Little Creek Plantation
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Pineywoods Cattle
Rose, from the Hickman strain of Pineywoods
Caramel coming to introduce herself

Paint Boy, our bull, with Vanilla
Pineywoods cattle were introduced to the Americas by Spanish colonists in the 1500s.  The thrifty scrub browsing cattle that the Spanish brought with them ranged throughout the south.  In the Southwest they developed into the Texas Longhorn, in Florida the Cracker and in the Gulf coast area they inhabited the long leaf pine forests, gaining the moniker of Pineywoods. 

A triple-purpose breed, these cows provided beef, milk and draft power to settlers and native inhabitants.  As is the case with so many heritage breeds, this versatility became a liability when measured by modern commercial agricultural standards.  Of the twenty recognized strains of Pineywoods, five have already gone extinct.  The remaining strains of Pineywoods are known by their family name, as it was isolated groups of cattle maintained by generations of the same families that give us the current population.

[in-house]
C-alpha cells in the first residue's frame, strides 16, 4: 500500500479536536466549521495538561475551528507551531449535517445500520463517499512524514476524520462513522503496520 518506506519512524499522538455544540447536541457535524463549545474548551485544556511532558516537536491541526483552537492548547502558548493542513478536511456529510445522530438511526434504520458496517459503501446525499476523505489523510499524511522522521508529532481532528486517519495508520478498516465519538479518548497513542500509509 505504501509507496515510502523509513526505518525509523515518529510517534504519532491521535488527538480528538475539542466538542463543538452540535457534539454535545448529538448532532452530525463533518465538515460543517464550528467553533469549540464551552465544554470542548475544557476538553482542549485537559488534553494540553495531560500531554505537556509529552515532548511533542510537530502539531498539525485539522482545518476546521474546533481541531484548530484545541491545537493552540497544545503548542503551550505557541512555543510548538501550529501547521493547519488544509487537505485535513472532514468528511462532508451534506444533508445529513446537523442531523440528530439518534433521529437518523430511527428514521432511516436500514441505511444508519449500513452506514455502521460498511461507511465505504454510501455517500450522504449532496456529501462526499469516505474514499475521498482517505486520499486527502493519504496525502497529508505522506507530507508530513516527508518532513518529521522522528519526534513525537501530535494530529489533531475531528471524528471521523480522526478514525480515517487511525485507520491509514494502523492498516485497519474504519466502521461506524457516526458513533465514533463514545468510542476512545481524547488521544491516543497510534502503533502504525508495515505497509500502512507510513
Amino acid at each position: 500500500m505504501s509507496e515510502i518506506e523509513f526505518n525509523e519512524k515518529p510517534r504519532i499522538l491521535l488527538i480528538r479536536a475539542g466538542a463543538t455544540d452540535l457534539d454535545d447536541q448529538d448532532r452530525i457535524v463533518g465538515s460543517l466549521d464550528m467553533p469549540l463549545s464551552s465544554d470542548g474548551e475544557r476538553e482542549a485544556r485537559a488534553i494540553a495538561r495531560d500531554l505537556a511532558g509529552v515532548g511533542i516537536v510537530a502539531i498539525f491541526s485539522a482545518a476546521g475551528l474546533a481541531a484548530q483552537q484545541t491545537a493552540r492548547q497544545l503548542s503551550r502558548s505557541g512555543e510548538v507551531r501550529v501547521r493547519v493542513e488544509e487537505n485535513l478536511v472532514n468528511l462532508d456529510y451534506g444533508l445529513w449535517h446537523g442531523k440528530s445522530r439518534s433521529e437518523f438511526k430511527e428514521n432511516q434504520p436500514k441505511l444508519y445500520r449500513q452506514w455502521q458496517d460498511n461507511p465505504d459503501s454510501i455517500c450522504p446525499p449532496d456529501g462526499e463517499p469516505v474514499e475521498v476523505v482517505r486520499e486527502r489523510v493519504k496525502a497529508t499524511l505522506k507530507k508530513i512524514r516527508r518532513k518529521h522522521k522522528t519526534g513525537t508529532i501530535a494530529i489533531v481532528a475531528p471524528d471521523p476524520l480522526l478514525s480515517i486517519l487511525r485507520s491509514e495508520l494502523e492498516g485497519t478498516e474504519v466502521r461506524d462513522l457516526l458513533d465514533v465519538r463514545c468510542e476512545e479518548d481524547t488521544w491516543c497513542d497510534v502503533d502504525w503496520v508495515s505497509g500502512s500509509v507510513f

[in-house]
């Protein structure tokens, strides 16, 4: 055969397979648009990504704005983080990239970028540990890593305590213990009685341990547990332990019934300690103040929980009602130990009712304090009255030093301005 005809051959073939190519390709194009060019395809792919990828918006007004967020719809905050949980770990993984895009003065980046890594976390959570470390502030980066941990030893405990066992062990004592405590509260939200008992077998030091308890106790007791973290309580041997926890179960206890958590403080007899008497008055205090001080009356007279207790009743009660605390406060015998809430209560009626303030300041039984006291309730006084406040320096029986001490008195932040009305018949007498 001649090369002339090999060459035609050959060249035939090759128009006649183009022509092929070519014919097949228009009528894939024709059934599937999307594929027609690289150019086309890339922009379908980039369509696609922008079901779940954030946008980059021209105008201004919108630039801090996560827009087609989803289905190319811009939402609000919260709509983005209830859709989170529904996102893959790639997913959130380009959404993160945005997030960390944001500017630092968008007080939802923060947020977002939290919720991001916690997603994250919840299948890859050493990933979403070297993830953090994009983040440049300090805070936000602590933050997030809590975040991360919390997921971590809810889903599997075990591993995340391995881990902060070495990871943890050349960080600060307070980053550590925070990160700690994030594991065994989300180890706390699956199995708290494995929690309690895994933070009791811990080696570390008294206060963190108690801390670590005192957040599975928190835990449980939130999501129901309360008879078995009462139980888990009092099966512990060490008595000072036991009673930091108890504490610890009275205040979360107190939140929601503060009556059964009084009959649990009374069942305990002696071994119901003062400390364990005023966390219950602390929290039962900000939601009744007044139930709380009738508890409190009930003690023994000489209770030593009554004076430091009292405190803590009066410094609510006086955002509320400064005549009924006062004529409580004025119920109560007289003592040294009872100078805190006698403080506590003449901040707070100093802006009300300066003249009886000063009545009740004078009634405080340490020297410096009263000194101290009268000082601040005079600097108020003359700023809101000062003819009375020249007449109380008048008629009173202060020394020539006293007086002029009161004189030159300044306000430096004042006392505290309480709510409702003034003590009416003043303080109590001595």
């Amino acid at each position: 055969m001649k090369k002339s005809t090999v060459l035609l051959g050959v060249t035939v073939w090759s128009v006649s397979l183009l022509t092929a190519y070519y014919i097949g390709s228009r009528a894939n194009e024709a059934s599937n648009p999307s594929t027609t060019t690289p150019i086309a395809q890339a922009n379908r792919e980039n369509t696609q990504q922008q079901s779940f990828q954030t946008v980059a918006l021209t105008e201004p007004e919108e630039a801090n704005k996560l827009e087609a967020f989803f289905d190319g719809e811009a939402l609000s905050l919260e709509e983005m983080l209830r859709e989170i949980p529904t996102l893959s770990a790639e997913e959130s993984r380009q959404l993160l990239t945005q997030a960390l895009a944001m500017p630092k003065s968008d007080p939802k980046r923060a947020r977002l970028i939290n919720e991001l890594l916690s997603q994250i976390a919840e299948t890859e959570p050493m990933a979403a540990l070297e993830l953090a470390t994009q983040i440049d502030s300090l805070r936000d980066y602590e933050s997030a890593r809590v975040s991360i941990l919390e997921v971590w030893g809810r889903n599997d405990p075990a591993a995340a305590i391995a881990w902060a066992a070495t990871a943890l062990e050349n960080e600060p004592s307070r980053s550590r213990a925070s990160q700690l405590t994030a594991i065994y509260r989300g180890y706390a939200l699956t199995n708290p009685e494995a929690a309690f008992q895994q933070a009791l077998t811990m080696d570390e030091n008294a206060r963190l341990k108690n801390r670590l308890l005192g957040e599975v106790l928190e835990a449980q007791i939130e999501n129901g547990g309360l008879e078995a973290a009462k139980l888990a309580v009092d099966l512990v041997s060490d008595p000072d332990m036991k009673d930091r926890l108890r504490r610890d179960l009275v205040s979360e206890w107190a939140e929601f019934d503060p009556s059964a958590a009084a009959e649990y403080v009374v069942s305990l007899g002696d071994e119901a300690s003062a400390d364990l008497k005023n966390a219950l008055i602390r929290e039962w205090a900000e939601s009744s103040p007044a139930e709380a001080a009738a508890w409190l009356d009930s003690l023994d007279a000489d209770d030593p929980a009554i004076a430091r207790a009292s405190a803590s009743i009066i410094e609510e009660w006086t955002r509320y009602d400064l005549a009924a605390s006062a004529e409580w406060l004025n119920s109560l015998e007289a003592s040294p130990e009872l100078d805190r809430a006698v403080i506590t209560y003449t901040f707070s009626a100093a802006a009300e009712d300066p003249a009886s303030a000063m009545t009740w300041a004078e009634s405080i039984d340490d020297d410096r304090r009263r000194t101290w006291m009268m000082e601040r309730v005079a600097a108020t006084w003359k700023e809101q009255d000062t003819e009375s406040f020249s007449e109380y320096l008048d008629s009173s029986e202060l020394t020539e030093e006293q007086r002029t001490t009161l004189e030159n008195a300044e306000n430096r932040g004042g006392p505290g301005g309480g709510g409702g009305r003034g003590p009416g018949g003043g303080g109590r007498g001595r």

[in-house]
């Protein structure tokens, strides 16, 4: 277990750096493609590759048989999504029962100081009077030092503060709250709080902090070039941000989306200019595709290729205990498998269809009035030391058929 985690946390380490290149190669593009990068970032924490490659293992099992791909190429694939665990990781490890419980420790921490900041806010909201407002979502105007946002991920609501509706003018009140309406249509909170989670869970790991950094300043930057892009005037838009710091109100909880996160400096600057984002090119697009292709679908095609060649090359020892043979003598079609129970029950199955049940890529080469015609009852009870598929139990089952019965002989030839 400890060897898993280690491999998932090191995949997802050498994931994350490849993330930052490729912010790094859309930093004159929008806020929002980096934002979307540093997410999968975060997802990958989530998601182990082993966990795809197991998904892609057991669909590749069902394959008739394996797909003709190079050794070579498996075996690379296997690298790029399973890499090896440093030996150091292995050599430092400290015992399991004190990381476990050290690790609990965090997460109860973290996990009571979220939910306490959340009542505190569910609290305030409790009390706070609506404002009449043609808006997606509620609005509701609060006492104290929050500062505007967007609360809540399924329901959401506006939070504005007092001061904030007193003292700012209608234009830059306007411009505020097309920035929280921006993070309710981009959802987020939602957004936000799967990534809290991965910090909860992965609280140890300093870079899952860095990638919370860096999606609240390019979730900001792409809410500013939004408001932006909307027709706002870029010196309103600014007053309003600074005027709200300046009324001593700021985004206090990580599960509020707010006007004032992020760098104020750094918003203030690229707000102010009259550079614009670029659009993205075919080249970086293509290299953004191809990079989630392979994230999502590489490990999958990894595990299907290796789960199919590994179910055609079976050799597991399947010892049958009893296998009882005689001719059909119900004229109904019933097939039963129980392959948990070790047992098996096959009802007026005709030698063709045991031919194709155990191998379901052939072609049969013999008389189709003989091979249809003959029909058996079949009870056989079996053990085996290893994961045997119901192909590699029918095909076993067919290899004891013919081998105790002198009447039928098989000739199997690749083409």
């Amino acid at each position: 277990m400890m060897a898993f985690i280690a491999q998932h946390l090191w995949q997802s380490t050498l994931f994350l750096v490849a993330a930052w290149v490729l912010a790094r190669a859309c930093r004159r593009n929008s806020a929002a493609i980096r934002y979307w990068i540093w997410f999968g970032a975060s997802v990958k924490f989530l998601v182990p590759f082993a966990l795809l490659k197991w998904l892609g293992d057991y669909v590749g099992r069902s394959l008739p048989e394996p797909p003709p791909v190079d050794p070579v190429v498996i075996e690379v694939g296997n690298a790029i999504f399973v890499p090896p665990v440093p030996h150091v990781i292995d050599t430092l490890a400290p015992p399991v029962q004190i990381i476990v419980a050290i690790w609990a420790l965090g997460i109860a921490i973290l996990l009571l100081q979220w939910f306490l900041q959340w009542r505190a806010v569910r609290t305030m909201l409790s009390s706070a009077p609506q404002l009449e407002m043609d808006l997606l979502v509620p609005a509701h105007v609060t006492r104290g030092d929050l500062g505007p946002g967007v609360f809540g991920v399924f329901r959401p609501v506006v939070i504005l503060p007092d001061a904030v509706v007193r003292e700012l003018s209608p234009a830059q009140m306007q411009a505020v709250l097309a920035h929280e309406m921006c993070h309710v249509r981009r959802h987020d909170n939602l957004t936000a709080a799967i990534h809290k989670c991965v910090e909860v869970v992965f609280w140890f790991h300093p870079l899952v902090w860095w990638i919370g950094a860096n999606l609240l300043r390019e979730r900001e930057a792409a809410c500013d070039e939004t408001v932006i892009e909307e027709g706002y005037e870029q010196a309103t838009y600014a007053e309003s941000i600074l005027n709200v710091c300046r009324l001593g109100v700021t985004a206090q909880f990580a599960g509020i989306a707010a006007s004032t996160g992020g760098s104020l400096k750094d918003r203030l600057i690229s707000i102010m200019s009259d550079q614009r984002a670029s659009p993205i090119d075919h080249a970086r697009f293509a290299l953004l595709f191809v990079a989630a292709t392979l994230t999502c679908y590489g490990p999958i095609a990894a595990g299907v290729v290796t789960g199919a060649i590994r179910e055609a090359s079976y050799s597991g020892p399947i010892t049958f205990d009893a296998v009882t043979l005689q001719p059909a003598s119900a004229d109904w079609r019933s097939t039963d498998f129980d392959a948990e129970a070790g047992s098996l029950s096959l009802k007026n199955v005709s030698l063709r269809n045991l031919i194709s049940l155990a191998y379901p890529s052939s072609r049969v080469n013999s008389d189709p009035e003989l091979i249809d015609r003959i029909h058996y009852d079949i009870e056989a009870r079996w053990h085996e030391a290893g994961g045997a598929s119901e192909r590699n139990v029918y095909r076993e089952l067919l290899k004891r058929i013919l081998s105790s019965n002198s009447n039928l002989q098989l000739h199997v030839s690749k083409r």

Pineywoods are used to their full potential on our farm, providing milk, draft power and beef; as well as controlling scrub brush in the pine plantations.

The Pineywoods cattle are  listed as having critically low population numbers by the American Livestock Breeds Conservancy and are considered one of the ten rarest foods in America.
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